Short summary - The Baron in the Trees
The incredible events of this novel, which combines the features of an essay, a utopia, and a philosophical and satirical story, take place at the turn of the 18th and 19th centuries. His hero, Baron Cosimo di Rondo, at the age of twelve, protesting against the boiled snails served every day for dinner, climbs a tree and decides to spend his whole life there, making it a rule never to touch the ground. And so, strictly fulfilling his decision, young Cosimo begins to equip his life on the trees.
Learning to move from tree to tree, he finds himself in the garden of the Marquis d'Ondariv, where he meets his daughter Viola. However, their friendship does not last long - the girl is soon sent to a boarding school.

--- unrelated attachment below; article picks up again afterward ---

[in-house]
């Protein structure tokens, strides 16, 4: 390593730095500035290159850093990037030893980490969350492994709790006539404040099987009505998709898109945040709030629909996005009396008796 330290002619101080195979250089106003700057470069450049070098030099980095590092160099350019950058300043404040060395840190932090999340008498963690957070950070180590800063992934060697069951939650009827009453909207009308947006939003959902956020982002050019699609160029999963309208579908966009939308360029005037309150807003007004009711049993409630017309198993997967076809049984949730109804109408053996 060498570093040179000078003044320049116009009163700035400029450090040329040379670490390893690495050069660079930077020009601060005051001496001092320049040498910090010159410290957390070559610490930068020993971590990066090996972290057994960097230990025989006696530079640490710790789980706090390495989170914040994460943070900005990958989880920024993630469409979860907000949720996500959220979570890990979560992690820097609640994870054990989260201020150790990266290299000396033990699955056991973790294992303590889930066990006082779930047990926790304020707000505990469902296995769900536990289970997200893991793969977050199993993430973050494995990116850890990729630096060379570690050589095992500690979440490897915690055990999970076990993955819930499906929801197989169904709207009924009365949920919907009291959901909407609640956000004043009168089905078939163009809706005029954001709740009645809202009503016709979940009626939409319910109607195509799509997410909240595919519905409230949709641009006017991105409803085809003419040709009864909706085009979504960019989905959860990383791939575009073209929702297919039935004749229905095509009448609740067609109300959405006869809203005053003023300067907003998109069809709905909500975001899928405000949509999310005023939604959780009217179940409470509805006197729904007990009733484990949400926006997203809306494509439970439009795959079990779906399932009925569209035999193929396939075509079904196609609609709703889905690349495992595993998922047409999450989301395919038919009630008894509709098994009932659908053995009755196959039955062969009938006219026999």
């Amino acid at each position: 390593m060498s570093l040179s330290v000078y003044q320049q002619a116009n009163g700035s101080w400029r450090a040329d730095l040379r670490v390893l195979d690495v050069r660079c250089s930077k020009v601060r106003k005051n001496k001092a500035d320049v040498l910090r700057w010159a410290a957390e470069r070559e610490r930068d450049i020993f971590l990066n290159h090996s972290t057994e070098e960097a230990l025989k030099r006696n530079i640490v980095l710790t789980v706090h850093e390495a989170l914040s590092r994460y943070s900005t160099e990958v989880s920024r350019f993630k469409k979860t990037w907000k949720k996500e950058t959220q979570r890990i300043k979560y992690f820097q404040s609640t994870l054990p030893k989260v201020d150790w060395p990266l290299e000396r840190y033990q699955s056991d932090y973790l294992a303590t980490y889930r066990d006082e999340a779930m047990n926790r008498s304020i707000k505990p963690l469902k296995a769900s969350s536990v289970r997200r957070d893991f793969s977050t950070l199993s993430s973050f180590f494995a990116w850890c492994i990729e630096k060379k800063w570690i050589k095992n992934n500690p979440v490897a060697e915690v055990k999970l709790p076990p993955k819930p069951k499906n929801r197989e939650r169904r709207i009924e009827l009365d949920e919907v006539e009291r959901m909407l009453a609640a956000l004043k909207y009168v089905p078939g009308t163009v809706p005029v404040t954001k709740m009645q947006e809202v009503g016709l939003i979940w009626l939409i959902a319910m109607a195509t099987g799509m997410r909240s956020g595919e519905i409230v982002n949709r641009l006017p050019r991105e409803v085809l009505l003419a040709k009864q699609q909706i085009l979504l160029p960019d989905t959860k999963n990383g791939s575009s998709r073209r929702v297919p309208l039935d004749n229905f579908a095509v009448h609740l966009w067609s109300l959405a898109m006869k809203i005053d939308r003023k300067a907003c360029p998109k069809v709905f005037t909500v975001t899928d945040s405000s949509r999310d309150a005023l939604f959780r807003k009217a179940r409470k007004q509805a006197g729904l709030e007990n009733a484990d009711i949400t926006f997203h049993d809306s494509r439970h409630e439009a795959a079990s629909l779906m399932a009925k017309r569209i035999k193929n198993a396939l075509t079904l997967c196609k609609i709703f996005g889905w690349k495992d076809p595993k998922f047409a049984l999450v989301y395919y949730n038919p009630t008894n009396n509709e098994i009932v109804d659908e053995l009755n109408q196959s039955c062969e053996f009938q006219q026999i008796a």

Cosimo's supplier is his younger brother Biagio - he brings him blankets, umbrellas, food and everything necessary for life. The humble Abbé Voschlafleur, who teaches the brothers all the sciences, gives Cosimo lessons in the open air. Biagio sees how his older brother, “sitting on an elm branch and dangling his legs, and the abbot below, in the middle of the lawn on a bench,” repeat hexameters in one voice. Then Biagio watches as the abbot, "dangling his long, thin legs in black stockings," tries to sit on a tree branch.
Cosimo successfully hunts and, like Robinson Crusoe, sews clothes for himself from the skins of the animals he killed. He tames a dachshund forgotten by Viola and names her Ottimo-Massimo, believing that the girl will like it.